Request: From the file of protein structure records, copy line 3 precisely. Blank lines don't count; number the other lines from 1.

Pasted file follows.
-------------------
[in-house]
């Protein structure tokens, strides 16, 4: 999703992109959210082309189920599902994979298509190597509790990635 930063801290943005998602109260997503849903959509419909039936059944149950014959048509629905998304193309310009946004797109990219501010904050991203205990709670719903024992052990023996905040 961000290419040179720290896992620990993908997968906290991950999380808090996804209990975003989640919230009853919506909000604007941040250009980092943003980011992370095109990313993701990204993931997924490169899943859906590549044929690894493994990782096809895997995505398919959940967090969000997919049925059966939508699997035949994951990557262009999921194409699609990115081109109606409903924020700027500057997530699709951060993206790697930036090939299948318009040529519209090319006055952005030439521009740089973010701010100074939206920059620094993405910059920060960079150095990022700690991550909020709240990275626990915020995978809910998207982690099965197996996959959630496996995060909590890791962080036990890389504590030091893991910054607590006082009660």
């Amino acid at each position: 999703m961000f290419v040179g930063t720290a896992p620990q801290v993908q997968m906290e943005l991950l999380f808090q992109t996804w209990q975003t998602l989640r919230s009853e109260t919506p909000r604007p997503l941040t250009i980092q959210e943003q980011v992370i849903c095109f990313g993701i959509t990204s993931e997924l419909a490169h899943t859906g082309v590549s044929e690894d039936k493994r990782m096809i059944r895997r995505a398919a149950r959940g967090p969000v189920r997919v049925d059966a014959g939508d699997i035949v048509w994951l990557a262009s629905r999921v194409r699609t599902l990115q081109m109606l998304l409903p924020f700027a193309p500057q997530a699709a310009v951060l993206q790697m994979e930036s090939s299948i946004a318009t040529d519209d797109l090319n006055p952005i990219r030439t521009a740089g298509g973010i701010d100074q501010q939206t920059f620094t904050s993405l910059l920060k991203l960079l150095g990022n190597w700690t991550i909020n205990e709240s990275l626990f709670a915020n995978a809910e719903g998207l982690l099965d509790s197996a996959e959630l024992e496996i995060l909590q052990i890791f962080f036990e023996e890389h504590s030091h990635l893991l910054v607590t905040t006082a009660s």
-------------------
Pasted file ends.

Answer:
């Amino acid at each position: 999703m961000f290419v040179g930063t720290a896992p620990q801290v993908q997968m906290e943005l991950l999380f808090q992109t996804w209990q975003t998602l989640r919230s009853e109260t919506p909000r604007p997503l941040t250009i980092q959210e943003q980011v992370i849903c095109f990313g993701i959509t990204s993931e997924l419909a490169h899943t859906g082309v590549s044929e690894d039936k493994r990782m096809i059944r895997r995505a398919a149950r959940g967090p969000v189920r997919v049925d059966a014959g939508d699997i035949v048509w994951l990557a262009s629905r999921v194409r699609t599902l990115q081109m109606l998304l409903p924020f700027a193309p500057q997530a699709a310009v951060l993206q790697m994979e930036s090939s299948i946004a318009t040529d519209d797109l090319n006055p952005i990219r030439t521009a740089g298509g973010i701010d100074q501010q939206t920059f620094t904050s993405l910059l920060k991203l960079l150095g990022n190597w700690t991550i909020n205990e709240s990275l626990f709670a915020n995978a809910e719903g998207l982690l099965d509790s197996a996959e959630l024992e496996i995060l909590q052990i890791f962080f036990e023996e890389h504590s030091h990635l893991l910054v607590t905040t006082a009660s």